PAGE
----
For about a year, Darla Macey-Nicholson and her husband tried for a child – a final addition to round out a family that currently includes two girls and a boy. But with seemingly little luck, and Ms. Macey-Nicholson’s 40th birthday approaching, the couple turned to the professionals.
Acting on a doctor’s recommendation that they explore the option of in vitro fertilization (IVF), Ms. Macey-Nicholson visited a Vancouver fertility clinic in December. One month later, she is pregnant.
Ms. Macey-Nicholson, an Abbotsford resident, credits the pregnancy to a new technology offered by Vancouver’s Genesis Fertility Centre called Early Embryo Viability Assessment, or Eeva for short. Essentially an add-on option to IVF treatment that tests for the embryos most viable for implantation, the technology is being hailed by supporters as a safe and non-invasive way to increase a couple’s chances of conceiving.
However, some critics say there have not been enough clinical studies of the technology to draw definitive conclusions, while others have raised questions over the ethics surrounding IVF in general.
Genesis Fertility is the first clinic in Canada, and the first commercial clinic in North America, to offer the patented technology.
Eeva, the flagship product of reproductive health company Auxogyn, works like this: Using microscopes and time-lapse imaging – a photo is taken every five minutes – an embryologist can observe an embryo’s cell-division process, looking at the speed and quality of the divisions. From there, it can be predicted which will develop into a blastocyst, or cell cluster, for implantation. Without this technology, embryologists used regular snapshots – effective, but “we don’t get the whole story,” said Genesis Fertility embryologist Herman Rodriguez.
Ms. Macey-Nicholson said she feels “unbelievably blessed” to have gotten pregnant so quickly.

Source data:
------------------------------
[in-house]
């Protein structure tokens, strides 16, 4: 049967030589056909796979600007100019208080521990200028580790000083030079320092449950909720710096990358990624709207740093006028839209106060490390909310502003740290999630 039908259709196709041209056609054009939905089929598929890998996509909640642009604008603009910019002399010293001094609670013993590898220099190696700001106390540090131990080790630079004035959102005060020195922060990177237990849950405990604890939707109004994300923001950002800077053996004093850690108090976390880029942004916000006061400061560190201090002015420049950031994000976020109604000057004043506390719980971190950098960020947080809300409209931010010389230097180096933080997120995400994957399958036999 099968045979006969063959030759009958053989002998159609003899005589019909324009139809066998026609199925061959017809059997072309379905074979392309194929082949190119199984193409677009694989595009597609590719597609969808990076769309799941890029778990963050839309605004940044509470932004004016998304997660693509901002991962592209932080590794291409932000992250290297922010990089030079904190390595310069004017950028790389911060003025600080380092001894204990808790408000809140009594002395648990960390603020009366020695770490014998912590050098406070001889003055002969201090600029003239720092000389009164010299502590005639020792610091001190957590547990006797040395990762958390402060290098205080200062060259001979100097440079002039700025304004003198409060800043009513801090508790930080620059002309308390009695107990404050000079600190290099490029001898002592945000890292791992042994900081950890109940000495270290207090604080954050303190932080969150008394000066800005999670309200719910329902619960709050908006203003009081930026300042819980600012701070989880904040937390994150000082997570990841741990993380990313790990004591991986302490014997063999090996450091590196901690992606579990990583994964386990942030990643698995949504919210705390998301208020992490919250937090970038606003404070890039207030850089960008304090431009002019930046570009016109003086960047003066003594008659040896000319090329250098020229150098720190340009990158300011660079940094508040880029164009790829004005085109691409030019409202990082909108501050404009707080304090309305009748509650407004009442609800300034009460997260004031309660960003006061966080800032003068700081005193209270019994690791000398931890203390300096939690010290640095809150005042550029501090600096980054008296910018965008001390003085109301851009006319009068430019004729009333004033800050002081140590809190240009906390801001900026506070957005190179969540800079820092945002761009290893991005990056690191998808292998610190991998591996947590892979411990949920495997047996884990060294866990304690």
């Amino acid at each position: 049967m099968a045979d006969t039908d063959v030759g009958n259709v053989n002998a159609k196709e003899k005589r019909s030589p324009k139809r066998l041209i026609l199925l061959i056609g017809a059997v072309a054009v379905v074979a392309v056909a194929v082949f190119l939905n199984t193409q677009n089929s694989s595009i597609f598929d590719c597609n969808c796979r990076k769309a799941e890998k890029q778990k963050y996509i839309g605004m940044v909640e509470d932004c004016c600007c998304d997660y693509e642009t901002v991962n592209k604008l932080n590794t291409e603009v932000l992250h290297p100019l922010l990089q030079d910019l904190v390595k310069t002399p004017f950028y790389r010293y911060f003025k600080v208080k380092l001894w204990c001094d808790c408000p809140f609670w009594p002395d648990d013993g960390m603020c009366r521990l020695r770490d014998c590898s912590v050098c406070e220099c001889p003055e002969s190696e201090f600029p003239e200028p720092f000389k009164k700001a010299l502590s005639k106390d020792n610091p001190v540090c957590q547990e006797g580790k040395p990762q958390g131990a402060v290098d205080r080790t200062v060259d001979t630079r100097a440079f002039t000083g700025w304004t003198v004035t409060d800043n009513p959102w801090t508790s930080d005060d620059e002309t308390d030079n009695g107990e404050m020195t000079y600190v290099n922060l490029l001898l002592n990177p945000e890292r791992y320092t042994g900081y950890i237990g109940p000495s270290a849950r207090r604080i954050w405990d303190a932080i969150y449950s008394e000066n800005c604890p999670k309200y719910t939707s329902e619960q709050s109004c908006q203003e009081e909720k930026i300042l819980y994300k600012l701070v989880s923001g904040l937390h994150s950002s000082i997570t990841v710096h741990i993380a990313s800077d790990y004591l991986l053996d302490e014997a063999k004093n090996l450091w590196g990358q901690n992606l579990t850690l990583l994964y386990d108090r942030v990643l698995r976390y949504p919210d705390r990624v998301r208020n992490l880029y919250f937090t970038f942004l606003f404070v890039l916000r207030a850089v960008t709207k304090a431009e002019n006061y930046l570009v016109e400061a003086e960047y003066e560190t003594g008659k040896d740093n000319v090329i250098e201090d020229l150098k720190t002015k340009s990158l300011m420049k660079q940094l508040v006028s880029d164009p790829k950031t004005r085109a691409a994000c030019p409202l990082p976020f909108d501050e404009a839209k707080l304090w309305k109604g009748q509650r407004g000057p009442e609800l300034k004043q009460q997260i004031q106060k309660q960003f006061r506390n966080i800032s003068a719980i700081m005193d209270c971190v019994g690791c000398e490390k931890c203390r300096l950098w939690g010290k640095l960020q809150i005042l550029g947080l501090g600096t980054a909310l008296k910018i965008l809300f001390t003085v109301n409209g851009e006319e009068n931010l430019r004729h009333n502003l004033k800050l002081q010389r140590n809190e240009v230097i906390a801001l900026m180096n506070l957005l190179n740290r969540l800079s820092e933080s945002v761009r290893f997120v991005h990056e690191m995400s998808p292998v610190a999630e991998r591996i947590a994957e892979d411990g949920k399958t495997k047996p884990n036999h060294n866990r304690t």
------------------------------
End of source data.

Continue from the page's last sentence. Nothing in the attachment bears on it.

“A lot of women go through this lengthy, tedious process and I was very lucky,” she said. “Knowing that we had used Eeva just gave us a little bit more, that sense of confidence, that there’s a better chance it would work out.”
Sonya Kashyap, medical director at Genesis Fertility, cited studies that showed researchers were able to predict blastocyst formation with 87-per-cent certainty using Eeva, compared to 57 per cent using the criteria in the “snapshot” method.
“If we pick embryos that are chromosomally normal, it will have three advantages: It will reduce miscarriage rates, it will increase probability of pregnancy from a single [IVF] cycle, making that cycle way more cost effective, and, hopefully, pick the healthiest embryo,” she said. “That’s the potential.”
IVF costs between $7,000 and $15,000 per cycle. Genesis Fertility will offer Eeva for $1,500, Dr. Kashyap said.
A 2012 study published in the Oxford journal on human reproduction looked at time-lapse monitoring as a tool for clinical embryo assessment. The study said the technology offers novel clinical opportunities for continuous monitoring of embryos and the flexible evaluation of known cell formations. However, a lack of larger, randomized clinical studies means it remains to be seen which parameters are of significance and whether embryo selection using dynamic parameters improves clinical outcome, the study stated.
Meanwhile, Margaret Somerville, director of the McGill Centre for Medicine, Ethics and Law, questioned the ethical implications of any embryonic screening process.
“The thing we’ve got to realize is these are early human lives and we’ve got to maintain respect for human embryos,” she said. “They’re not just products or things that we put through a screening process.”